Is China still maintaining a low profile?

By Ruan Zongze Source:Global Times Published: 2018/5/16 19:48:40

Illustration: Liu Rui/GT

During my visit to the US in mid-April, I had the opportunity to talk with local government officials, scholars and journalists, with China and the US at loggerheads over bilateral trade.

I got the impression that there were heated discussions over the US' policies toward China. One popular opinion said Washington's policies in the last few decades were a failure since they did not change China, and the US needs to get tough on Beijing to say "No."

It is also believed in the US that the current bilateral tensions are of China's making. Some people say they miss "the good old days" when China maintained a low profile and focused on development. Now China has changed and become aggressive, in their eyes. Is there any truth in these remarks? What steps should China take?

In the last century, the US twice experienced the threat of losing its No. 1 position in world economy. During the first crisis, as the Soviet Union's GDP surpassed 60 percent of the US', Washington stepped up containment efforts and the rivalry ended with disintegration of the USSR. The second time, when Japan's GDP exceeded 60 percent of the US', Washington started taking a series of measures to contain the Asian country. The Plaza Accord signed in 1985 severely hit the Japanese economy, and Japan has since never really recovered. 

Thus, once a country's GDP crosses 60 percent of the US', it will show no mercy to the challenger. It has nothing to do with ideologies, political systems or whether the rival is keeping a low profile or not.

China's GDP exceeded 60 percent of the US' in 2017, which challenged the latter's tolerance limits. Starting from the end of last year, China has been labeled "a revisionist country" and a rival in several reports released by the US government. Washington's rejection or even suppression of China is not surprising.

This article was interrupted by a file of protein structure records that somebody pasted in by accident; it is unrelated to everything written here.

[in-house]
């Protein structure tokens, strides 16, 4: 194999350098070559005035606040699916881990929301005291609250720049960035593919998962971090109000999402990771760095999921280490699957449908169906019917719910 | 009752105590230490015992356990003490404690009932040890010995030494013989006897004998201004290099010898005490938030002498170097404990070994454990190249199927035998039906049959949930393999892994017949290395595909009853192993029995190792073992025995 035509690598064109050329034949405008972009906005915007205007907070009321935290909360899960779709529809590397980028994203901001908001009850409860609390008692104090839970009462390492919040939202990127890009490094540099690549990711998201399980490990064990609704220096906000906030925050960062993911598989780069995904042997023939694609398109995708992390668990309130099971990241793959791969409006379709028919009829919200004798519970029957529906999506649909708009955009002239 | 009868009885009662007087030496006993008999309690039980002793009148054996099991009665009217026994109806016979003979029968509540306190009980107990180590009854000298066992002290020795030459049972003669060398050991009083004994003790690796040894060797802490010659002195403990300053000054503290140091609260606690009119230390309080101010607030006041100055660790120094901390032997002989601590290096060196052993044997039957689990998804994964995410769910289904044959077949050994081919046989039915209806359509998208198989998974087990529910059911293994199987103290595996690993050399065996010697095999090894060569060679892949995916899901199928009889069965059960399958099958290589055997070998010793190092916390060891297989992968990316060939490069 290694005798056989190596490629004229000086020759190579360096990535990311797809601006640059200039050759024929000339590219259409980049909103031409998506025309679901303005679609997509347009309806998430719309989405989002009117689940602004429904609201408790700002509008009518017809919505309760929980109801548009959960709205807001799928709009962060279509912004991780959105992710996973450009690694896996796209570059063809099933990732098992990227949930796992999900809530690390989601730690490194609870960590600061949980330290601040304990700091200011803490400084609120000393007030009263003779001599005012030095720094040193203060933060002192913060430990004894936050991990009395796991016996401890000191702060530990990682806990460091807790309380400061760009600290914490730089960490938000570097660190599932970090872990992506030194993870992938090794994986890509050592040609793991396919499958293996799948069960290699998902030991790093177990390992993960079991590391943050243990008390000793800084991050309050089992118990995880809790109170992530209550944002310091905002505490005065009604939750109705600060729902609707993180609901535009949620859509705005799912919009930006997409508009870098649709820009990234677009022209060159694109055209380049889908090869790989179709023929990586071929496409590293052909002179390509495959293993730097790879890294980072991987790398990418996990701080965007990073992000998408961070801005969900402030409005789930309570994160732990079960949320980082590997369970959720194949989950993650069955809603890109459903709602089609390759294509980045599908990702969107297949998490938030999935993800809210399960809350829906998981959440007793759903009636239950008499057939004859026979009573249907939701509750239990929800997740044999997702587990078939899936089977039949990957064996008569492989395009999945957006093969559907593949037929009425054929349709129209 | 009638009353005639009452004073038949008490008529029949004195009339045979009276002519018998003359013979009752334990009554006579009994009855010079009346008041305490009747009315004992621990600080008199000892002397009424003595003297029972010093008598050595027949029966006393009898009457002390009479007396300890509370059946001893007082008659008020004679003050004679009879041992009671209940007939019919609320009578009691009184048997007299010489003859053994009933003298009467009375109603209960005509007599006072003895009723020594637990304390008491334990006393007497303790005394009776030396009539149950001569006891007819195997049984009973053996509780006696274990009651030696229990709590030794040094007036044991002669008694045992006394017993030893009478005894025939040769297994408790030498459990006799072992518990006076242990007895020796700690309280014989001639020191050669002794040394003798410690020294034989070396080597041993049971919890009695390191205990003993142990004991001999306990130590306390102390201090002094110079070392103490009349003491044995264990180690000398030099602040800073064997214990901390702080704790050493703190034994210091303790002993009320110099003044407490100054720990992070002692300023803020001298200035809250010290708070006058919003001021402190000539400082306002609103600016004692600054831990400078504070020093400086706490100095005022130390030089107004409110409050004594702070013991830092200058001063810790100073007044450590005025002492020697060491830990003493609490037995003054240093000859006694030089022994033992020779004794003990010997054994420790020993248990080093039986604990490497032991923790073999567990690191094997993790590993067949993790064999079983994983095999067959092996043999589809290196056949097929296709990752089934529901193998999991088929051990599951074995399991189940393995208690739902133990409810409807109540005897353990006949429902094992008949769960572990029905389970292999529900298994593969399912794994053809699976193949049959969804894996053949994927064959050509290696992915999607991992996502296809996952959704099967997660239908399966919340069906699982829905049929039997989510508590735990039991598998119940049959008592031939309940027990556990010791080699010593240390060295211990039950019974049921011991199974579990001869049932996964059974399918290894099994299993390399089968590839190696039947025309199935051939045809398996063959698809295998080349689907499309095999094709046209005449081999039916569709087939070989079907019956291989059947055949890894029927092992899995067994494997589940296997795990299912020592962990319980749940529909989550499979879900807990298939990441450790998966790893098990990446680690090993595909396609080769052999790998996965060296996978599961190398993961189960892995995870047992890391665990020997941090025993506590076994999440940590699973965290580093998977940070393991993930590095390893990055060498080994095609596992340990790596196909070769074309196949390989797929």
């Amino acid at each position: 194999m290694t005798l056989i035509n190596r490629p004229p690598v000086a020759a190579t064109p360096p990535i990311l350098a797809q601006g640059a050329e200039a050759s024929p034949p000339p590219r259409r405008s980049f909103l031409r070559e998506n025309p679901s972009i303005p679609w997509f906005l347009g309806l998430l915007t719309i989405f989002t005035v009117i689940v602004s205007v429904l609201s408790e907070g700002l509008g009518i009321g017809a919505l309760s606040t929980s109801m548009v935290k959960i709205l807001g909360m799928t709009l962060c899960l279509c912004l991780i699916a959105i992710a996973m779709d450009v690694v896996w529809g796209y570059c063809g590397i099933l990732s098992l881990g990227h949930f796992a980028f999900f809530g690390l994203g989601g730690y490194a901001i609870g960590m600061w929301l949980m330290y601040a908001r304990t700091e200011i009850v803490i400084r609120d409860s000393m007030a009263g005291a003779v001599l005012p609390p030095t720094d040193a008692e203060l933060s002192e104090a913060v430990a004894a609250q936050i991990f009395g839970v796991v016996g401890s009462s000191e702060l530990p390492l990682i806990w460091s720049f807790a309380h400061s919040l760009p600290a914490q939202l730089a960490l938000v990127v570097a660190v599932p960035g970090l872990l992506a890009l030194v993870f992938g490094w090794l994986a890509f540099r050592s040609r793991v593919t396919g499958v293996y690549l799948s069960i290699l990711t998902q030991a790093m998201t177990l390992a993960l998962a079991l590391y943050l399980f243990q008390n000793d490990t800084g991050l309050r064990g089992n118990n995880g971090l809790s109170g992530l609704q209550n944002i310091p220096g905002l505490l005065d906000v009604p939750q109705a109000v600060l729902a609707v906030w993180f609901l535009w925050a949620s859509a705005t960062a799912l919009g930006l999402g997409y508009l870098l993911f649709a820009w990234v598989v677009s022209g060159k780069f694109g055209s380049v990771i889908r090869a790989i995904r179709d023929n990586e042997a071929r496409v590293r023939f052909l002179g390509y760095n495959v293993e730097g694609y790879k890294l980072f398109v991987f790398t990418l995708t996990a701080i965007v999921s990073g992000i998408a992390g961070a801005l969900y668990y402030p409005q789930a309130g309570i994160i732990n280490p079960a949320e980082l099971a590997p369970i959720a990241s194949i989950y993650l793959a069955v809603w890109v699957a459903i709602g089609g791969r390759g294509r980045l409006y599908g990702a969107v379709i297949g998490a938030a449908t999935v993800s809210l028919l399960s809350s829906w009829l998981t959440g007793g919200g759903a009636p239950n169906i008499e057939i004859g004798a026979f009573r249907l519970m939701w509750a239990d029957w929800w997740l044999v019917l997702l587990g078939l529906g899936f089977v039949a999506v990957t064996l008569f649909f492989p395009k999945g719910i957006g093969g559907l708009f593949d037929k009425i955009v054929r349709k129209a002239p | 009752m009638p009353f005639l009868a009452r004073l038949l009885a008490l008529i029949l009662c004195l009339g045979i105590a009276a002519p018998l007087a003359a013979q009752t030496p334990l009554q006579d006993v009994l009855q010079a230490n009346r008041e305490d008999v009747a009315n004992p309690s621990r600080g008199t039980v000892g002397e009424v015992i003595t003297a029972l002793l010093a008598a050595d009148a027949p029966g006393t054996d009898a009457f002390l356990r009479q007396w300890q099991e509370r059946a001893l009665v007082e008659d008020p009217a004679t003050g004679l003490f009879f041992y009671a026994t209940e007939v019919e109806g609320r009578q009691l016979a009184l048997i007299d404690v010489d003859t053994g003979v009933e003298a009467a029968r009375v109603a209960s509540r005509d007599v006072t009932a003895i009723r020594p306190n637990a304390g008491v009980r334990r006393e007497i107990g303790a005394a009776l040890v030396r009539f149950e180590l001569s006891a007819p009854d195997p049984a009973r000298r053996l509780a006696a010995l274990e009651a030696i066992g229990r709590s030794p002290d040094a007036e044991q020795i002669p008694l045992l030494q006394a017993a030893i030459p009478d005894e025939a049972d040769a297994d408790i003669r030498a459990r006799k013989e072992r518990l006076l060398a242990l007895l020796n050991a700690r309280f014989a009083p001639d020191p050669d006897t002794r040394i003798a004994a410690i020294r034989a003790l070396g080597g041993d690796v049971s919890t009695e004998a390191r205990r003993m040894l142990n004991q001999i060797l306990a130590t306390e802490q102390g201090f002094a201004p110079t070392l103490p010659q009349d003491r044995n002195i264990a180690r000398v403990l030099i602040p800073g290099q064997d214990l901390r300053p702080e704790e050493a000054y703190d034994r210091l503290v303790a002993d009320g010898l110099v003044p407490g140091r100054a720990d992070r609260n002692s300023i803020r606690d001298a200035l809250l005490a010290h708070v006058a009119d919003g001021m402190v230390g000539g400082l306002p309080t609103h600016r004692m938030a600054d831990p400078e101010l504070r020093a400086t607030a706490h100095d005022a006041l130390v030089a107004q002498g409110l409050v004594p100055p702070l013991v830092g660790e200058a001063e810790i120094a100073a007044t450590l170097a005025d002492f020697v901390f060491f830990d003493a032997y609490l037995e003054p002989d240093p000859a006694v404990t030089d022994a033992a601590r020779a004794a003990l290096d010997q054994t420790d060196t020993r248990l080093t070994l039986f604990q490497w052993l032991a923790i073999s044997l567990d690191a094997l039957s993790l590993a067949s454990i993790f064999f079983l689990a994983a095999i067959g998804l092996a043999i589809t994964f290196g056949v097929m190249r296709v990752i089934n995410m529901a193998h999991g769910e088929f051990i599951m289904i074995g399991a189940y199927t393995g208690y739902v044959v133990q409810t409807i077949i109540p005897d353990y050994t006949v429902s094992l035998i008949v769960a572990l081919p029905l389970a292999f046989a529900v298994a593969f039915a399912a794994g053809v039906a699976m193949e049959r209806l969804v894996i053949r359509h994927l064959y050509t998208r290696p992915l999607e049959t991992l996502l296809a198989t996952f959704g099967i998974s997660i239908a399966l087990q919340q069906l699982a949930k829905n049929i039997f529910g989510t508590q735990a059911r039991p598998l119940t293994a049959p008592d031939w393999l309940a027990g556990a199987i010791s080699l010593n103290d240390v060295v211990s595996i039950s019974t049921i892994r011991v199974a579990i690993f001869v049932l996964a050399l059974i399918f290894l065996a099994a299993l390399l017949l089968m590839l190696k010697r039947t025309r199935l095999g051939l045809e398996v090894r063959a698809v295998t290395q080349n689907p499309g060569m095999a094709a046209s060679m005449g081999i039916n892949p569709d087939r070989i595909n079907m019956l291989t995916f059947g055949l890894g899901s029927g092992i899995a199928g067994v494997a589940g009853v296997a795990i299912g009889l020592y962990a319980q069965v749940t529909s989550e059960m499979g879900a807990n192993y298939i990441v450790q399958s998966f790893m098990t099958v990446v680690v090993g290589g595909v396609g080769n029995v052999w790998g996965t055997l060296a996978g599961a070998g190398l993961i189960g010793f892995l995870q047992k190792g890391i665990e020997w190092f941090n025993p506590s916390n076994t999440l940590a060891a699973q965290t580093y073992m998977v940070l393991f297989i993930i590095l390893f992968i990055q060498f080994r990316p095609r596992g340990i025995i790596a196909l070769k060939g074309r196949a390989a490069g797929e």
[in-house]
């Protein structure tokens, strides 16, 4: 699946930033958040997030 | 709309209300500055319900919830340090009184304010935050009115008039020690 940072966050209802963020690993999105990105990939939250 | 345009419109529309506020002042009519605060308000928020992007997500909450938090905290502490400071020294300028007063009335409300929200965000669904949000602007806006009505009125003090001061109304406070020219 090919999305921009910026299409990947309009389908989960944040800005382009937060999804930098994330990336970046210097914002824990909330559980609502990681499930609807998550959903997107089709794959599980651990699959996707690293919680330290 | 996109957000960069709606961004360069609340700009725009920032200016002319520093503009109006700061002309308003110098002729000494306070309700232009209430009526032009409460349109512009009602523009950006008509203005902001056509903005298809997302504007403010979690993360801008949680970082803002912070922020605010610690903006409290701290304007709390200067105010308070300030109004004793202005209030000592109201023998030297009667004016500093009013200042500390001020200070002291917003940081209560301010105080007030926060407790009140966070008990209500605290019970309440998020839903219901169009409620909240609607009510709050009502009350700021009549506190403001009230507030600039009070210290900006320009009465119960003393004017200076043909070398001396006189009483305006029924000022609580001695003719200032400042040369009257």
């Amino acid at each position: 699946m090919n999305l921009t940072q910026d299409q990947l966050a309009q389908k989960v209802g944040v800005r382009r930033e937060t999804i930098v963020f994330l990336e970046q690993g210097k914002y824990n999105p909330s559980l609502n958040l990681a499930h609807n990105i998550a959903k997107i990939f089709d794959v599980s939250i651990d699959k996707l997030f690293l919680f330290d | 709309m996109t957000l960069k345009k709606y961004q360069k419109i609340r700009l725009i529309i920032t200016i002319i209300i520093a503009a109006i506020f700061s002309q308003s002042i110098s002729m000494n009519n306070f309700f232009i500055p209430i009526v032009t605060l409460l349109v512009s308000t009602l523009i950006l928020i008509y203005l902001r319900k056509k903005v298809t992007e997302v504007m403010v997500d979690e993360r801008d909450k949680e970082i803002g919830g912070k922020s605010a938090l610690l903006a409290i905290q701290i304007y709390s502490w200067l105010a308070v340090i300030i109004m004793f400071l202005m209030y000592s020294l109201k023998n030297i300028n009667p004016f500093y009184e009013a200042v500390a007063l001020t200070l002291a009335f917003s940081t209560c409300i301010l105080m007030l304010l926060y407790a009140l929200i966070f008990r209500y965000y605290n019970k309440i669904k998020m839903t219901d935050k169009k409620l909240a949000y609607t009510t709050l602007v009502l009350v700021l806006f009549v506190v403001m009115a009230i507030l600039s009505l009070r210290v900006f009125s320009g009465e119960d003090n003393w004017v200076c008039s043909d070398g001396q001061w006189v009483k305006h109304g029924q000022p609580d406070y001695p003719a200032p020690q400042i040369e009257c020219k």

The US' attempt to start a trade war is not only for subverting China's economy and trade, but also for squeezing its development space, and even undermining its rise. The US is likely to trigger conflicts and resort to strategic blackmail in the future. Forced into the trade war, China cannot escape but has to fight hard.

Having entered a new era, China is still keeping a low profile. As the international community has huge expectations of a rising China, Beijing needs to shoulder more international responsibilities. The essence of a series of proposals made by China in recent years have been intended at development and win-win cooperation, such as the Belt and Road initiative, establishing the Asian Infrastructure Investment Bank, and developing a new international relations paradigm. They have all been China's confessions of willingness to shoulder more responsibility.

In order to better protect China's increasingly globalized interests and reduce suspicion and uneasiness among other countries, China needs to make its domestic and foreign policies more transparent and predictable.

As the report of the 19th National Congress of the Communist Party of China (CPC) said, the Chinese government's goal is to develop the country into a great modern socialist country that is prosperous, strong, democratic, culturally advanced, harmonious, and beautiful by the middle of the 21st century. It is a reflection of the Chinese people's will, and a goal that we will all work hard to achieve.

China's proposal of building a new type of major-power relationship with the US shows exactly that Beijing is still treading softly under new circumstances. A new type of major-power relationship means one built on mutual respect and win-win cooperation instead of conflicts or confrontations. Which major rising power has ever made such a proposal, featuring win-win cooperation, to an established major country in history?

According to the report of the 19th CPC National Congress, China is and will long remain in the primary stages of socialism. And its international status as the largest developing country has not changed. Don't the two unchanged aspects further prove that China is maintaining a low profile?

There is no precedent for China's rise. In the future, it must continue to keep its composure. It must do the right things, avoid making mistakes and avoid major risks. Only then will China remain strong on its path to rejuvenation.

The author is executive vice president and senior research fellow at the China Institute of International Studies.

Posted in: VIEWPOINT

blog comments powered by Disqus